Tuesday, June 26, 2007

Oh, To Write All Day

Have you ever color-coded your hours in a day? It's shocking to realize how much time you waste.

So I should have plenty of writing time during the day according to my color codes. It sure doesn't seem like it, after a 40-minute conference call this morning and other phone calls and getting my work ready today.

But, I am reading Boice again.

1. Use brief, daily sessions (even 5-10 minutes in the midst of daily schedules) as times for deliberate exercises of revising, annotating, and reorganizing your notes. This time is not usually meant for entering new notes; it is more for noticing and planning.

2. During these brief sessions, experiment with schemes for organizing ideas into diagrams and themes that can become outlines and/or plot lines for manuscripts. Draw actual designs and maps to see how things fit together; use free writing to find out what themes you can express.

3. Make a conscious effort to delay closure in these sessions. Practice patience by spending more times at playful reconfiguring, particularly at times when patterns and themes seem settled upon. Post a sign, like Kafka's that says "Wait."

4. If you get stuck organizing your ideas, work up a second, related project; the cross-transfer of ideas may help unblock you. Or the experience might convince you that the first project is abandonable.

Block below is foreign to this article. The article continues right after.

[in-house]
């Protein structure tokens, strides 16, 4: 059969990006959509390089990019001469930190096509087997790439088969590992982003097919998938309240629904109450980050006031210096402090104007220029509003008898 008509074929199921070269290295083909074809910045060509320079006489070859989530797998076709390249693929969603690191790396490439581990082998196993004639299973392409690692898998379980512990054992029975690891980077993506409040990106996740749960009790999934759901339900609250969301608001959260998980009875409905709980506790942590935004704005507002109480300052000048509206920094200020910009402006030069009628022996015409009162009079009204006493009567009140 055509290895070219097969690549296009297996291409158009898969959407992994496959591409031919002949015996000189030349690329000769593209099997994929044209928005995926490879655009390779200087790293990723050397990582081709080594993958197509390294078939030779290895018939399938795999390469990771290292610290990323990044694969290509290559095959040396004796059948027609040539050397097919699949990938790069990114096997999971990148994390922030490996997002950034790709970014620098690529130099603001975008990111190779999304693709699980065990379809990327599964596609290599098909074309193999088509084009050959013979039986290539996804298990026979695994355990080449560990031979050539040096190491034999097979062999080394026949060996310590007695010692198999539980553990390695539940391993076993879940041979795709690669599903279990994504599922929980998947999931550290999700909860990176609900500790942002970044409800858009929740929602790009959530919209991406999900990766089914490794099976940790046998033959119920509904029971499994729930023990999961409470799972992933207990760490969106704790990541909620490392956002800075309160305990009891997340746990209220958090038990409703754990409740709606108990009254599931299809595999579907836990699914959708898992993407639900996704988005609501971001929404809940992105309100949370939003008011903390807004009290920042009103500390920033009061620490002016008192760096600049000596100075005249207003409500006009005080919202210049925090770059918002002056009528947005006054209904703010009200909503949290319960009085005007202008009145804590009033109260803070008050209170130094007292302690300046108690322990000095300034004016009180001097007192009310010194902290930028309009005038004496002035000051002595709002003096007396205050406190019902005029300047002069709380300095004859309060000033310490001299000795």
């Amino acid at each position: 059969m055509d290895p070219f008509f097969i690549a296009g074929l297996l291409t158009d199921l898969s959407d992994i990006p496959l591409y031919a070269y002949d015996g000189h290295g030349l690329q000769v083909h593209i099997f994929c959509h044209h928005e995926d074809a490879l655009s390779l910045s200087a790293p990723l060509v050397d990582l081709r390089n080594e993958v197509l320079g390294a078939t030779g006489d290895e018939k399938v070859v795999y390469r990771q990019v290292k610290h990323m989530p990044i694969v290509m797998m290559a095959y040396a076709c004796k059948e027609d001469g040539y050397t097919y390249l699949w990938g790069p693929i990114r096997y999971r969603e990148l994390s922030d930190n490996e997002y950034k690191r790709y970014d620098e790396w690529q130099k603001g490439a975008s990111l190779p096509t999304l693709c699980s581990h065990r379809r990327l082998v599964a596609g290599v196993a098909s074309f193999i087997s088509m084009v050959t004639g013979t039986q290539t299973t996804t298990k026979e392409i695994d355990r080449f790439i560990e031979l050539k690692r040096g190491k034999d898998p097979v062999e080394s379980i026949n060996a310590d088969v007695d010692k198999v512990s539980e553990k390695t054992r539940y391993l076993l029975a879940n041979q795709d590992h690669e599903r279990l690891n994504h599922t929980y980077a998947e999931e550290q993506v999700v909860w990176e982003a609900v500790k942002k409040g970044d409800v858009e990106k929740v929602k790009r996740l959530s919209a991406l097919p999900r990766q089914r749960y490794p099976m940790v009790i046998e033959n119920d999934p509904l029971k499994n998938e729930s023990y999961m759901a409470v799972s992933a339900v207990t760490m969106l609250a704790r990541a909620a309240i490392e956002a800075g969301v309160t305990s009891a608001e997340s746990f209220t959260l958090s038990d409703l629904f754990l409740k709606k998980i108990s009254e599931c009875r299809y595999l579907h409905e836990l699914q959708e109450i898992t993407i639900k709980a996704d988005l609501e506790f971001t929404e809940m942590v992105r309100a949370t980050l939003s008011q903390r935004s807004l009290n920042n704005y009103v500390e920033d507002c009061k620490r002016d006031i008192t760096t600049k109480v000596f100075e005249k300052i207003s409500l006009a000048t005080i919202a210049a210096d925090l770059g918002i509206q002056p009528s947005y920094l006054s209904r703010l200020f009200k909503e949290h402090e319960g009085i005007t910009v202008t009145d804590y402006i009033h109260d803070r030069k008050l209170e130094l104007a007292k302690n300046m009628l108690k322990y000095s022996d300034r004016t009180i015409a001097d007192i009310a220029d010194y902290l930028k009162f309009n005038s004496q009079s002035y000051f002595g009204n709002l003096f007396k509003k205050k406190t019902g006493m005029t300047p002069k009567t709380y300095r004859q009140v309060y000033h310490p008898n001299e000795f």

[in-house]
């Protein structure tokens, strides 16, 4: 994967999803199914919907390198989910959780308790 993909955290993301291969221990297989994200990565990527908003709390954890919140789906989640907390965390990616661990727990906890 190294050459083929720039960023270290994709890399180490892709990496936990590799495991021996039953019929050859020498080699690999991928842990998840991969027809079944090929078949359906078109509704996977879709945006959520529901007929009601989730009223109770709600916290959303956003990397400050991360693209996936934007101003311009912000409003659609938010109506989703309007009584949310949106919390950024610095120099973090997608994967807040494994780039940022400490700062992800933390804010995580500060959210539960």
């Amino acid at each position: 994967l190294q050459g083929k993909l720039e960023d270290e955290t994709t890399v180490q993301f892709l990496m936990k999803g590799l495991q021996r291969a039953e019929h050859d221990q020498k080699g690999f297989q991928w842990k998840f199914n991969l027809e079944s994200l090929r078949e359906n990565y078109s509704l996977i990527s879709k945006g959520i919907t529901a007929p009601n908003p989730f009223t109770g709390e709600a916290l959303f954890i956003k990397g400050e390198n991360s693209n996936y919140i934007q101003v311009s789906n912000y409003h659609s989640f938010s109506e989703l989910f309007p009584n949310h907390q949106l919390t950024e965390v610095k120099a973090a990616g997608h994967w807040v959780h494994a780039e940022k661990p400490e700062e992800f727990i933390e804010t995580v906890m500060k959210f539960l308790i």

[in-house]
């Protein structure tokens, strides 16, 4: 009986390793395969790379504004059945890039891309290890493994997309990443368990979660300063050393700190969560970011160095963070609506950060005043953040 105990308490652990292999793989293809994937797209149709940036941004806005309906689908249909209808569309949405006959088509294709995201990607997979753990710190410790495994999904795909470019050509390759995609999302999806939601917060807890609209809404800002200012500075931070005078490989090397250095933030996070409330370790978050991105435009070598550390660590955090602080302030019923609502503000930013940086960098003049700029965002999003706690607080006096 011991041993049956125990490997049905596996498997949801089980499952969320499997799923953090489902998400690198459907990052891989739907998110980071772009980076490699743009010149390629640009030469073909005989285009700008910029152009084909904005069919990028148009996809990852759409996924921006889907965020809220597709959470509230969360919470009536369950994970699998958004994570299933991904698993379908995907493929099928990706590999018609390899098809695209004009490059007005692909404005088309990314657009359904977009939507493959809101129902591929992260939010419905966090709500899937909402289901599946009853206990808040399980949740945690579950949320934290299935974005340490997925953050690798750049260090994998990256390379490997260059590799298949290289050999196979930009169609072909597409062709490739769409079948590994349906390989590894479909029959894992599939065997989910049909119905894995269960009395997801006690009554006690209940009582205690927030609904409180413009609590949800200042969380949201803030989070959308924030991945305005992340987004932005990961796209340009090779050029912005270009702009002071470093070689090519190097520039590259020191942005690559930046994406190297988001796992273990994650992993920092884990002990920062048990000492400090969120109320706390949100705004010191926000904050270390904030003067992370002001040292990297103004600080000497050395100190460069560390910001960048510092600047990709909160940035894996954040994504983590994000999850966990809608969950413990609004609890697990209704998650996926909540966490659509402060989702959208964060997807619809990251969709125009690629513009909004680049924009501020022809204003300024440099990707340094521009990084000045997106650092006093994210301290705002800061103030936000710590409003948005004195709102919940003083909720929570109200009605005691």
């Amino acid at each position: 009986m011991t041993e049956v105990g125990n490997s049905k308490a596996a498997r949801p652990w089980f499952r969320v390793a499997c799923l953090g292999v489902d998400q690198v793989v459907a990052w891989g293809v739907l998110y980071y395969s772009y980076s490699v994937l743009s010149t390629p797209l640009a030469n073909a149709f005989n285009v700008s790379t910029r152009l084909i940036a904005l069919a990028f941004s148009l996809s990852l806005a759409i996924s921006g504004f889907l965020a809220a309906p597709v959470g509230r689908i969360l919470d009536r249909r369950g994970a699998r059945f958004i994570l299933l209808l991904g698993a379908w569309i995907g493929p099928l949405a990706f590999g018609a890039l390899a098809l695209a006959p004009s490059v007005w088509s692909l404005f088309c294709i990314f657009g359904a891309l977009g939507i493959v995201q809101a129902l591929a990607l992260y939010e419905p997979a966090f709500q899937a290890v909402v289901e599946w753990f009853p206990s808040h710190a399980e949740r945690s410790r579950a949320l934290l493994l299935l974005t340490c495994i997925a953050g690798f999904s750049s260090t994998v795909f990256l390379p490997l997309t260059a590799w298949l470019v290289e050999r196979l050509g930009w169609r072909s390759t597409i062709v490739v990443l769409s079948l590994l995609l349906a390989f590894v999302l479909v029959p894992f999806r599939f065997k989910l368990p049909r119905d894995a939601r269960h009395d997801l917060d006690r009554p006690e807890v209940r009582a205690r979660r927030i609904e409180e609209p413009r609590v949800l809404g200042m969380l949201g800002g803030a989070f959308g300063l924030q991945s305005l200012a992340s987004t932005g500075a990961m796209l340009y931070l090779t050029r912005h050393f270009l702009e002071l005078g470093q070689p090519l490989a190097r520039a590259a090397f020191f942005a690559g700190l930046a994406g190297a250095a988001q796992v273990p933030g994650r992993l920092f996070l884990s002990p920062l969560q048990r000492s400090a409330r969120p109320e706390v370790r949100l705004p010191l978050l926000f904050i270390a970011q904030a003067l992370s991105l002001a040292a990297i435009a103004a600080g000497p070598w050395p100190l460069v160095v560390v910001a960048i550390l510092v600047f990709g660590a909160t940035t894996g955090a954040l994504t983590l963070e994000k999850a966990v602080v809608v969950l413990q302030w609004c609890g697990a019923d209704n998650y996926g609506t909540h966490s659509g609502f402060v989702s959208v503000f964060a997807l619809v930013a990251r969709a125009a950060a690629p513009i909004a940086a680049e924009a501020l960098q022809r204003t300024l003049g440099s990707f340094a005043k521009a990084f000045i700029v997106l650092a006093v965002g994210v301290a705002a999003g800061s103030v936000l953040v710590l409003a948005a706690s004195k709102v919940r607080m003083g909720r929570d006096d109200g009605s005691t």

5. Set deadlines for cutoff points where, ready or not, you will go public with your working materials. While you should caution your friends and colleagues that your ideas are still formative, you can legimately ask for useful feedback about what works and doesn't in your schemes. In particular, solicit coments about what you have done well (compliments are valuable) and about what you might do better: Have you missed something? Are you right in suspecting that some ideas aren't fully developed or interconnected at one point or another? Does the organization seem obvious, or involving?

6. If you want to work at the task of collecting on your computer, find someone knowledgeable about software packages (de.lic.ious for Mac/PC, Quicksilver for Mac only, both are free!) that file materials and ease the task of accessing and rearranging them. But at the same time, set firm limits on time invested per day in learning and practicing computer technologies; both software and journal keeping have remarkable potential for engaging writers in habits that become ends in themselves.

I love this!

Keep Moving Forward.

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